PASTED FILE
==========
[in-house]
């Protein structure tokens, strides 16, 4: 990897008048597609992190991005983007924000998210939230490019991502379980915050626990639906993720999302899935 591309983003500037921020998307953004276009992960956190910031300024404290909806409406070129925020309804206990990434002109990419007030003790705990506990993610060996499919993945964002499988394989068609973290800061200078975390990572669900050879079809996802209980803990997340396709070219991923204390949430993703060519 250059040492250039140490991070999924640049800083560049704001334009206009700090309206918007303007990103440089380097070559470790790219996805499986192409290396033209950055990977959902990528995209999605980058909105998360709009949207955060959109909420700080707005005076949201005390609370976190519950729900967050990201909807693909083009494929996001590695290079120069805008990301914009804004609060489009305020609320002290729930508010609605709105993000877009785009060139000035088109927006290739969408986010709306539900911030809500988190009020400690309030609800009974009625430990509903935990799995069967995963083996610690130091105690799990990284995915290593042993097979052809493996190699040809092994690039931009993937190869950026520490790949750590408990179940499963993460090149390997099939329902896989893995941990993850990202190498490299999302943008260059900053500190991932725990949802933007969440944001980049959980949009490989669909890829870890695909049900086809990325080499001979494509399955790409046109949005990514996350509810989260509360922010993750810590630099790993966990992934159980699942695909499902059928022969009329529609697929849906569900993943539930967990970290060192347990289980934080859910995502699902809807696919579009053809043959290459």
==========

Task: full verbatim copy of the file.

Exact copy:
[in-house]
């Protein structure tokens, strides 16, 4: 990897008048597609992190991005983007924000998210939230490019991502379980915050626990639906993720999302899935 591309983003500037921020998307953004276009992960956190910031300024404290909806409406070129925020309804206990990434002109990419007030003790705990506990993610060996499919993945964002499988394989068609973290800061200078975390990572669900050879079809996802209980803990997340396709070219991923204390949430993703060519 250059040492250039140490991070999924640049800083560049704001334009206009700090309206918007303007990103440089380097070559470790790219996805499986192409290396033209950055990977959902990528995209999605980058909105998360709009949207955060959109909420700080707005005076949201005390609370976190519950729900967050990201909807693909083009494929996001590695290079120069805008990301914009804004609060489009305020609320002290729930508010609605709105993000877009785009060139000035088109927006290739969408986010709306539900911030809500988190009020400690309030609800009974009625430990509903935990799995069967995963083996610690130091105690799990990284995915290593042993097979052809493996190699040809092994690039931009993937190869950026520490790949750590408990179940499963993460090149390997099939329902896989893995941990993850990202190498490299999302943008260059900053500190991932725990949802933007969440944001980049959980949009490989669909890829870890695909049900086809990325080499001979494509399955790409046109949005990514996350509810989260509360922010993750810590630099790993966990992934159980699942695909499902059928022969009329529609697929849906569900993943539930967990970290060192347990289980934080859910995502699902809807696919579009053809043959290459």